More than 14,000 commercial banks, savings institutions, and credit unions in the United States offer savings accounts to individuals – statement, passbook, and club accounts, money market deposit accounts, and for credit unions, share savings accounts. These liquid accounts represent savings options that are available in every American community and, in fact, are used by about three-fifths of all households nationwide. Historically, the accounts have played a particularly useful role in helping people start saving and in serving as an emergency fund for unexpected expenses.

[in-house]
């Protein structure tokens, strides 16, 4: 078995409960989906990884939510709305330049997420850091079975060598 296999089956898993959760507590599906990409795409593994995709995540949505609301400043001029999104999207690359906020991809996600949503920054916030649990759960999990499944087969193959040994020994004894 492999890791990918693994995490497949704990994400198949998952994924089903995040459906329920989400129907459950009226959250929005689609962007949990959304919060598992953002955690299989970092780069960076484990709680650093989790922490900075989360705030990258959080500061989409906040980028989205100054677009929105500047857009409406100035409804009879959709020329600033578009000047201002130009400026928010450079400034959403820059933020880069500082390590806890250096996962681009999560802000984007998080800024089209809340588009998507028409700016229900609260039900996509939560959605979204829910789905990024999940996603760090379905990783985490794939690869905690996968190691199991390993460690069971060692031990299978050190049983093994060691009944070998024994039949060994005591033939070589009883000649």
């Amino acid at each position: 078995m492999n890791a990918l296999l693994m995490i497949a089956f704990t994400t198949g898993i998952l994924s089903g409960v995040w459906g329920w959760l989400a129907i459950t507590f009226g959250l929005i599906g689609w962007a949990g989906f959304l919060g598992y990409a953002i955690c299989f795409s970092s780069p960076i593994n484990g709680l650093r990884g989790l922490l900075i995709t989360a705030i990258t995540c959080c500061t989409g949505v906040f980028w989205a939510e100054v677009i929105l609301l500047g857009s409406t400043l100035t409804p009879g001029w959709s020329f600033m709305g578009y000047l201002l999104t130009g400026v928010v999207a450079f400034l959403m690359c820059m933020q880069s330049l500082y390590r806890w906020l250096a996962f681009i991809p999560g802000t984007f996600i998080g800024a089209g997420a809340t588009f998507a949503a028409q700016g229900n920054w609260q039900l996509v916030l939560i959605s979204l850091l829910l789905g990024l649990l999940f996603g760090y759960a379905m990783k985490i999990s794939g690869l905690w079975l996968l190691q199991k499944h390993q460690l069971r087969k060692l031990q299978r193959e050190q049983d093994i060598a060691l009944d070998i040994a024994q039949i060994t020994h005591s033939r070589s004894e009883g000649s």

These accounts have received relatively little attention from researchers, advocates, policymakers, and even the financial institutions themselves. They have infrequently been researched, evaluated, reported on, or even much discussed. From a consumer perspective, is this lack of attention deserved? The main purpose of this report is to explore this question with special attention to savings account use and usefulness by low and moderate income (LMI) households. It will do so by revealing the number and basic characteristics of households that use the accounts, describing the characteristics of the accounts, discussing the usefulness of the accounts, and suggesting ways in which these accounts could be more useful.